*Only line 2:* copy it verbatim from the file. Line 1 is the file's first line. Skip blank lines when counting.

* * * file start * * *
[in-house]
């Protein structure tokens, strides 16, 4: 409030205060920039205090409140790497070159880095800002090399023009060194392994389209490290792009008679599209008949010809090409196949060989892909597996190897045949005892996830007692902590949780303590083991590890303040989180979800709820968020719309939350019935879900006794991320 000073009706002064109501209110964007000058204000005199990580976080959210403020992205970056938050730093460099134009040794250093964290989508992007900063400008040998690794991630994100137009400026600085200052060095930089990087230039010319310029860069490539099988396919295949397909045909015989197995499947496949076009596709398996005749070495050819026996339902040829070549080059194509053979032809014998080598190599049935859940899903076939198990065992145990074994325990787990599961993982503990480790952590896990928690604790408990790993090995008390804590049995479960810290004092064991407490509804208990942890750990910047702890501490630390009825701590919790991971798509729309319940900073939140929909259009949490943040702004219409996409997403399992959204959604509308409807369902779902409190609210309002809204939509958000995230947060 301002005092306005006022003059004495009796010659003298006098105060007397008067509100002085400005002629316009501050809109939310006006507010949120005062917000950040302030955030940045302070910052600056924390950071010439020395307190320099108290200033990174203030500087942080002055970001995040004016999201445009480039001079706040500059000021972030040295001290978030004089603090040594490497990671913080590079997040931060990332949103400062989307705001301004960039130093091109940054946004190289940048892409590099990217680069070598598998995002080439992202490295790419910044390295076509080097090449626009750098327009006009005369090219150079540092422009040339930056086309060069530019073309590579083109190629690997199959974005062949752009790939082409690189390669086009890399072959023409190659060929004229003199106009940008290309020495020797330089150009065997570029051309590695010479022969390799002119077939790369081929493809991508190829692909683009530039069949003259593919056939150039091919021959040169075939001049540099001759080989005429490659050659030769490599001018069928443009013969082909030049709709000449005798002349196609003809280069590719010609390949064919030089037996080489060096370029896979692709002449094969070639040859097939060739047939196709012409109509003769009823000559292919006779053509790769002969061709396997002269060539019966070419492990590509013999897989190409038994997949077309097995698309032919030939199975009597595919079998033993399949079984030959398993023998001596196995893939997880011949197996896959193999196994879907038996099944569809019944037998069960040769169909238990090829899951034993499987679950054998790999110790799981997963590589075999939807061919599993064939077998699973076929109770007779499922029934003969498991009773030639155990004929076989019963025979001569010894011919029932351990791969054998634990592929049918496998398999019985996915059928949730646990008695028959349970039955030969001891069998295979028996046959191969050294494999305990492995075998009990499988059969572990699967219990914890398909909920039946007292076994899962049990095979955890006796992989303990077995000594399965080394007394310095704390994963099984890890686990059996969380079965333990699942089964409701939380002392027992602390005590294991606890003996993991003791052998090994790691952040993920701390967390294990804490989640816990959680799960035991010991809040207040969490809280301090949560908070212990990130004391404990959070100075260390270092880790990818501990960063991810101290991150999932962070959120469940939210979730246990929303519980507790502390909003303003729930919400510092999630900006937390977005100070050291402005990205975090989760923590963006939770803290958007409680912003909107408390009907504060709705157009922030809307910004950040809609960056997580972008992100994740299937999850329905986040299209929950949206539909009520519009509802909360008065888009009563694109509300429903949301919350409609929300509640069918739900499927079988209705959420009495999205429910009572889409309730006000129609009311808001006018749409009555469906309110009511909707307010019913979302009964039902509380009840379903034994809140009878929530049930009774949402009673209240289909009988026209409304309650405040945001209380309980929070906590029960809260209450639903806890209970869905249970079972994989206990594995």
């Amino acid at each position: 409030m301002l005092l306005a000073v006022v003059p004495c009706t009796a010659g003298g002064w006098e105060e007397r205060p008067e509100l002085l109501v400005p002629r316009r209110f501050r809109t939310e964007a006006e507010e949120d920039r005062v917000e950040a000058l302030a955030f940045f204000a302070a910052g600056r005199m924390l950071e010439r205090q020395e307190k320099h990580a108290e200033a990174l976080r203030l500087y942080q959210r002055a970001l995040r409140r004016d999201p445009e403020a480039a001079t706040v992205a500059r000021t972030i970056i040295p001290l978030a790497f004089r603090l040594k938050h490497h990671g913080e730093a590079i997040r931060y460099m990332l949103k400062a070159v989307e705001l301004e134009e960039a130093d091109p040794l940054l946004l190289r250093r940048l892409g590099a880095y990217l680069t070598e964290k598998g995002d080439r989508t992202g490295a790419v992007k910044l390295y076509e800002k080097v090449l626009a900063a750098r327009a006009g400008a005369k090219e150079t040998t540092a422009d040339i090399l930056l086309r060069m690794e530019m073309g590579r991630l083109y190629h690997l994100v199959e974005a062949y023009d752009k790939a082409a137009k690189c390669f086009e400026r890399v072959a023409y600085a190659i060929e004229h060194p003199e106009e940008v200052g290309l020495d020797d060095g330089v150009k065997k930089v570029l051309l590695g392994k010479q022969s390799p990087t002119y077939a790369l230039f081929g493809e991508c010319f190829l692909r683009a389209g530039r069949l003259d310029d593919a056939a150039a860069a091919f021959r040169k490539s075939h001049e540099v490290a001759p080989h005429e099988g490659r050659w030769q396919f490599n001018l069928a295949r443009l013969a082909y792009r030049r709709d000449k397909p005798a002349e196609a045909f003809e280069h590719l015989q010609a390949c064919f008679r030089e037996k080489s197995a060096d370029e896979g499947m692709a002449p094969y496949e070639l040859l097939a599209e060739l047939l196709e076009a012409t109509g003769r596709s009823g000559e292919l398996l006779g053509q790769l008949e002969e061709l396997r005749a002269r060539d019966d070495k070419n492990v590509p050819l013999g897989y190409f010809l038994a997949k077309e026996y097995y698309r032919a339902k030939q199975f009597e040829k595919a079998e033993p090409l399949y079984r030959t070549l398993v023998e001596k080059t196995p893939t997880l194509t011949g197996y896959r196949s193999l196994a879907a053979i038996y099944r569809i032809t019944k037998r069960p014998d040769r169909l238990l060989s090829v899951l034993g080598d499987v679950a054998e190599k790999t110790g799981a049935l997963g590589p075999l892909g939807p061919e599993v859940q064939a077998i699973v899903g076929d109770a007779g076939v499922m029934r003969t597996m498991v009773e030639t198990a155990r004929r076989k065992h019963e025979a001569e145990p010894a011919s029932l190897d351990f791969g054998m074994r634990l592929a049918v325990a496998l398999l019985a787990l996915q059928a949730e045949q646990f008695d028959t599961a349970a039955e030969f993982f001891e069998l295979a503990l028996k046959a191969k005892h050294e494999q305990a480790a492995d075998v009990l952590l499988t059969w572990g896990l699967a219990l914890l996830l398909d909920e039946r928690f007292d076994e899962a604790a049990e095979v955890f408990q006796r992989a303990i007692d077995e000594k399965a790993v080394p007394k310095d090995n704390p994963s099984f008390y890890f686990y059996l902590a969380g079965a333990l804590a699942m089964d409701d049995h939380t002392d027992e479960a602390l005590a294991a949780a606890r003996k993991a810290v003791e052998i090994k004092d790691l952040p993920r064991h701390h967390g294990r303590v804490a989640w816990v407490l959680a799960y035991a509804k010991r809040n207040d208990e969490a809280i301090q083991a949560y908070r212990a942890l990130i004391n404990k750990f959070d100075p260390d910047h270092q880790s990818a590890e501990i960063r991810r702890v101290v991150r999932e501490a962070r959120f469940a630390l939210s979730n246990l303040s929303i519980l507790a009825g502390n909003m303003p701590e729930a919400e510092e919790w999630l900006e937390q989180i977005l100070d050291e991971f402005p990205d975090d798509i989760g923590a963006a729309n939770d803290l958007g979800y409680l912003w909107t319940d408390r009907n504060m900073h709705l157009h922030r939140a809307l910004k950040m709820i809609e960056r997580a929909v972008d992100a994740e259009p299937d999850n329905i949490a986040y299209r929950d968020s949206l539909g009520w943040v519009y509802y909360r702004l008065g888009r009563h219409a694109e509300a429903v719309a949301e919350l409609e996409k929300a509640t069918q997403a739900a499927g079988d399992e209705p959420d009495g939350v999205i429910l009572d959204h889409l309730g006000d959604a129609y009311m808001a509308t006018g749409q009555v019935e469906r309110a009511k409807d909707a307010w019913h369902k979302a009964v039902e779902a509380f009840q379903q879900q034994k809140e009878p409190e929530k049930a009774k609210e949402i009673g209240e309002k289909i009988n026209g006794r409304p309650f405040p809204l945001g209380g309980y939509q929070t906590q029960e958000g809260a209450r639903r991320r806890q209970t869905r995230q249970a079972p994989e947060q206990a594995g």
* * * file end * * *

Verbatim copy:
């Protein structure tokens, strides 16, 4: 409030205060920039205090409140790497070159880095800002090399023009060194392994389209490290792009008679599209008949010809090409196949060989892909597996190897045949005892996830007692902590949780303590083991590890303040989180979800709820968020719309939350019935879900006794991320 000073009706002064109501209110964007000058204000005199990580976080959210403020992205970056938050730093460099134009040794250093964290989508992007900063400008040998690794991630994100137009400026600085200052060095930089990087230039010319310029860069490539099988396919295949397909045909015989197995499947496949076009596709398996005749070495050819026996339902040829070549080059194509053979032809014998080598190599049935859940899903076939198990065992145990074994325990787990599961993982503990480790952590896990928690604790408990790993090995008390804590049995479960810290004092064991407490509804208990942890750990910047702890501490630390009825701590919790991971798509729309319940900073939140929909259009949490943040702004219409996409997403399992959204959604509308409807369902779902409190609210309002809204939509958000995230947060 301002005092306005006022003059004495009796010659003298006098105060007397008067509100002085400005002629316009501050809109939310006006507010949120005062917000950040302030955030940045302070910052600056924390950071010439020395307190320099108290200033990174203030500087942080002055970001995040004016999201445009480039001079706040500059000021972030040295001290978030004089603090040594490497990671913080590079997040931060990332949103400062989307705001301004960039130093091109940054946004190289940048892409590099990217680069070598598998995002080439992202490295790419910044390295076509080097090449626009750098327009006009005369090219150079540092422009040339930056086309060069530019073309590579083109190629690997199959974005062949752009790939082409690189390669086009890399072959023409190659060929004229003199106009940008290309020495020797330089150009065997570029051309590695010479022969390799002119077939790369081929493809991508190829692909683009530039069949003259593919056939150039091919021959040169075939001049540099001759080989005429490659050659030769490599001018069928443009013969082909030049709709000449005798002349196609003809280069590719010609390949064919030089037996080489060096370029896979692709002449094969070639040859097939060739047939196709012409109509003769009823000559292919006779053509790769002969061709396997002269060539019966070419492990590509013999897989190409038994997949077309097995698309032919030939199975009597595919079998033993399949079984030959398993023998001596196995893939997880011949197996896959193999196994879907038996099944569809019944037998069960040769169909238990090829899951034993499987679950054998790999110790799981997963590589075999939807061919599993064939077998699973076929109770007779499922029934003969498991009773030639155990004929076989019963025979001569010894011919029932351990791969054998634990592929049918496998398999019985996915059928949730646990008695028959349970039955030969001891069998295979028996046959191969050294494999305990492995075998009990499988059969572990699967219990914890398909909920039946007292076994899962049990095979955890006796992989303990077995000594399965080394007394310095704390994963099984890890686990059996969380079965333990699942089964409701939380002392027992602390005590294991606890003996993991003791052998090994790691952040993920701390967390294990804490989640816990959680799960035991010991809040207040969490809280301090949560908070212990990130004391404990959070100075260390270092880790990818501990960063991810101290991150999932962070959120469940939210979730246990929303519980507790502390909003303003729930919400510092999630900006937390977005100070050291402005990205975090989760923590963006939770803290958007409680912003909107408390009907504060709705157009922030809307910004950040809609960056997580972008992100994740299937999850329905986040299209929950949206539909009520519009509802909360008065888009009563694109509300429903949301919350409609929300509640069918739900499927079988209705959420009495999205429910009572889409309730006000129609009311808001006018749409009555469906309110009511909707307010019913979302009964039902509380009840379903034994809140009878929530049930009774949402009673209240289909009988026209409304309650405040945001209380309980929070906590029960809260209450639903806890209970869905249970079972994989206990594995």